Tyler Cowen reviews Thomas Philippon’s The Great Reversal: How America Gave Up on Free Markets. Philippon sees market concentration in the airline industry,
…we see a sharp increase in concentration in the airline industry after 2010. That is enough to trigger our interest, but not enough to conclude that competition has weakened. We must first check that concentration has also increased at the route level. We find that it has. We can further show that it came together with higher prices and higher profits.
While there’s certainly been consolidation in the airline industry as America West acquired US Airways and then American; Delta acquired Northwest; Continental acquired United; Southwest acquired AirTran and Alaska Airlines acquired Virgin America this hasn’t led to higher prices for consumers. Government should remove barriers to competition, but it’s a stretch to suggest that the several large airlines in today’s industry constitute anything close to monopoly.
I’d point out that choosing 2010 as a starting point for airline prices – coming out of the Great Recession right before oil prices start spiking, and shortly after the introduction of first checked bag fees – is what’s doing the work here, the long run story of lower real airfares over the longer run has largely continued and first class fares are lower, too.
With oil hovering around $100 a barrel we did see airfares rise 2011-2014 but then return to long run trend, and indeed real airfares inclusive of fees were lower 2016-2018 than in 2010.
Indeed the drivers of increased airline profits are:
- lower fuel prices
- richer co-brand credit card deals.
As I’ve pointed out in many recent quarters the entirety of American Airlines profit has been accounted for by its co-brand credit card deals and not flying. The richness of these deals for airlines has grown markedly. This may be partly attributable to industry consolidation (fewer airlines for banks to negotiate with) and partly due to American Express losing its deal with Costco which set off a chain of renegotiations at higher price points.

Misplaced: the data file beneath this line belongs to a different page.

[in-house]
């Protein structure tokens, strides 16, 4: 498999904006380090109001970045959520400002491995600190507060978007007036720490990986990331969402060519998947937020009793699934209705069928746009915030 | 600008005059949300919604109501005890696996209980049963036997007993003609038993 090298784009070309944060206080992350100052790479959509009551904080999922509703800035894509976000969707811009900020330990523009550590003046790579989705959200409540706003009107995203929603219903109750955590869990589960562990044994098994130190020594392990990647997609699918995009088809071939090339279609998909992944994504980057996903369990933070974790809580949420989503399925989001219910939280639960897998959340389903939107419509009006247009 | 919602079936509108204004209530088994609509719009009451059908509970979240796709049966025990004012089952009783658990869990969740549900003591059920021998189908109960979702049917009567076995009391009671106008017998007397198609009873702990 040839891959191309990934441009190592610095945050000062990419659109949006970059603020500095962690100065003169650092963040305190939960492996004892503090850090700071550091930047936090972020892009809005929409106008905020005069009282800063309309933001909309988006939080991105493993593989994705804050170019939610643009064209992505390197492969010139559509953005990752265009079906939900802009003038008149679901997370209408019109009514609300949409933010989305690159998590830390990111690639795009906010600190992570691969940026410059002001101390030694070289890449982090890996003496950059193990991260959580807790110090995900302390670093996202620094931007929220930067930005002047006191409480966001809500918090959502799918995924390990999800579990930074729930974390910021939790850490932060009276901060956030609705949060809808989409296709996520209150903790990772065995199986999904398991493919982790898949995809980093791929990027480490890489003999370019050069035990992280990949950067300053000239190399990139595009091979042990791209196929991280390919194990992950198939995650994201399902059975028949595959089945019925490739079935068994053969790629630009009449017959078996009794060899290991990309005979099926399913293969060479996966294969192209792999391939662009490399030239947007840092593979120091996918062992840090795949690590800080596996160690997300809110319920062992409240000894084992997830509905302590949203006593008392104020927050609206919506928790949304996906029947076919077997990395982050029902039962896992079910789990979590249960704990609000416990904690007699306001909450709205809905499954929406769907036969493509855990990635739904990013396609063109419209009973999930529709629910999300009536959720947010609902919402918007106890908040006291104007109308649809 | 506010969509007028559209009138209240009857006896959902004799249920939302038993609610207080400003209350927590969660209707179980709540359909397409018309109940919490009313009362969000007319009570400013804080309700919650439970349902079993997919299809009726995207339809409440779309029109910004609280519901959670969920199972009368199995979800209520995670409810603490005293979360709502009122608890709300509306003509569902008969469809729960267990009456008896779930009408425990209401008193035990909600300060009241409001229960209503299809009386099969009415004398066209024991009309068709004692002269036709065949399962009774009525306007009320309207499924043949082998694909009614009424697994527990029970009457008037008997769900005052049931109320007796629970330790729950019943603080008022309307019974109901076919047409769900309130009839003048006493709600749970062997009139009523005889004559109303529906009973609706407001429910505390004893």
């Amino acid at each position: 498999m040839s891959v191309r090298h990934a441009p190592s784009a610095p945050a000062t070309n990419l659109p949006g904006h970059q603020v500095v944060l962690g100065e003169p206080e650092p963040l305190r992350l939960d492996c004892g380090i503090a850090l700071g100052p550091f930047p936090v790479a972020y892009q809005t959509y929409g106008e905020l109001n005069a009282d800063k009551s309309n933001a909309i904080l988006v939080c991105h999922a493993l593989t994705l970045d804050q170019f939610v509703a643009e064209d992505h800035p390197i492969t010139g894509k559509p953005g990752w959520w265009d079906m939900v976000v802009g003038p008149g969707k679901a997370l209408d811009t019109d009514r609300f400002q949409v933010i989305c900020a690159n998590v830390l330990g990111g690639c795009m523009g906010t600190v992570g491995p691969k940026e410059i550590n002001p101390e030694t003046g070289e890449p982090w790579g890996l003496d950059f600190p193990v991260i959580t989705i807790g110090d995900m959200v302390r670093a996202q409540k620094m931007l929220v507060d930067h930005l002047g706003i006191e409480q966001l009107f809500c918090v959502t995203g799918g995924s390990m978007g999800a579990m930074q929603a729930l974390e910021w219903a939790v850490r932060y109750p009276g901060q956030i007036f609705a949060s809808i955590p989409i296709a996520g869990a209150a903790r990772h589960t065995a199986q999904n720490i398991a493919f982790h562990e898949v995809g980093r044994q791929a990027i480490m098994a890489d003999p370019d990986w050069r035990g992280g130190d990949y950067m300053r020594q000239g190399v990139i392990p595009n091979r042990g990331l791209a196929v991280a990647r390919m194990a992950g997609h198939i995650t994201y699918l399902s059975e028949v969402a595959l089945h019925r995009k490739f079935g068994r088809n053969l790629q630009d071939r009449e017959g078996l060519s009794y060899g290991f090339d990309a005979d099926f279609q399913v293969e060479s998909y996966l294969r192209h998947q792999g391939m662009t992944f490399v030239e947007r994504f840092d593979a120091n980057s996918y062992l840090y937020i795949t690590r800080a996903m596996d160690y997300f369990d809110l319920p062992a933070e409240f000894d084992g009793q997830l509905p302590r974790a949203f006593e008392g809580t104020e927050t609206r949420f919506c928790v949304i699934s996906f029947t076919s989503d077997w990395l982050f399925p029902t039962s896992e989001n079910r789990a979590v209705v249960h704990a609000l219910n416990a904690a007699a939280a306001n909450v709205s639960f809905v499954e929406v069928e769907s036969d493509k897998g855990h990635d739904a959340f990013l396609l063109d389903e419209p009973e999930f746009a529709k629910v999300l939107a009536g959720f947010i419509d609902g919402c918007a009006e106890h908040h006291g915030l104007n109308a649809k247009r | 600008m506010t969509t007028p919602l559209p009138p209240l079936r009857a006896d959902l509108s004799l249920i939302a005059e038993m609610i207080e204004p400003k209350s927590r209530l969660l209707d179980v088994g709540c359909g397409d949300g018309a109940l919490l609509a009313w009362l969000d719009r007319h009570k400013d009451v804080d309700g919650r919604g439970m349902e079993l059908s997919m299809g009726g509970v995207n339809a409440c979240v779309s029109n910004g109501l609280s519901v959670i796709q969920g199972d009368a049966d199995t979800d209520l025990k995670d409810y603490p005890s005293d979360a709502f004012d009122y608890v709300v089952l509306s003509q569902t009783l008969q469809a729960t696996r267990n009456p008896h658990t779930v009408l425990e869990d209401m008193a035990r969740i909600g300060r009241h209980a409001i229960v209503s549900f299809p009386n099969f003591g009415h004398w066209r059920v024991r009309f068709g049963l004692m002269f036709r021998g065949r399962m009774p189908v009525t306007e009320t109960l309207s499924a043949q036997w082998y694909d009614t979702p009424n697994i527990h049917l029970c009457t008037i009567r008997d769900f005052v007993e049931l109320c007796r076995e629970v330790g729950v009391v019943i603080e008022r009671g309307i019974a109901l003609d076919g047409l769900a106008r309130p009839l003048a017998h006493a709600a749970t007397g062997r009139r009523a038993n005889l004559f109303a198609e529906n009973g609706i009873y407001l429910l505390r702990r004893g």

Consolidation has improved airlines’ bargaining position vis-a-vis banks more so than consumers. And indeed with fuel prices up from three and four years ago profits are down.
The airline industry has certainly consolidated, creating stronger players that aren’t serial candidates for bankruptcy. But what’s the theory here on how many competitors can exist in a claim about monopoly? To name just a few:
- Eastern Airlines, Midway Airlines (1991, 2003), Aloha Airlines (2008), Independence Air (2009) among others went through Chapter 7 bankruptcy.
- Continental Airlines (1983), America West (1991), Pan Am (1991), TWA (2001), US Airways (2002, 2004), United Airlines (2002), Northwest Airlines (2005), Delta (2005), American Airlines (2011) went through Chapter 11 bankruptcy.
Delta, United, and American are all about the same size (United has the most seats, American the most planes, Delta the most revenue in the latest quarter) while Southwest Airlines carries the most domestic passengers. And as much as I miss Virgin’s domestic first class product hasn’t Alaska’s acquisition of Virgin America just made the Seattle-based airline a more robust competitor in more markets, rather than reducing competition?
Moreover it’s the ultra low cost carriers – Spirit, Frontier, and to a lesser extent Allegiant – that have been the driving forces in the U.S. airline industry. As American Airlines President Robert Isom told employees last year,
[T]oday there is a real drive within the industry and with the traveling public to want to have really at the end of the day low cost seats. And we’ve got to be cognizant of what’s out there in the marketplace and what people want to pay.
The fastest growing airlines in the United States Spirit and Frontier. Most profitable airlines in the United States Spirit. We have to be cognizant of the marketplace and that real estate that’s how we make our money.
We don’t want to make decisions that ultimately put us at a disadvantage, we’d never do that.
Philippon suggests allowing foreign competition on U.S. routes (or foreign ownership of U.S. airlines) and I agree with this but it is insufficient to meaningfully increase competition because the scarce resource is gates and in a few cases slots at major airports.
Government-owned and run airports effectively grant perpetual property rights in gates and slots to incumbent airlines, locking out competitors. Indeed a driving force behind Alaska’s Virgin America acquisition was access to congested airports where they couldn’t replicate themselves.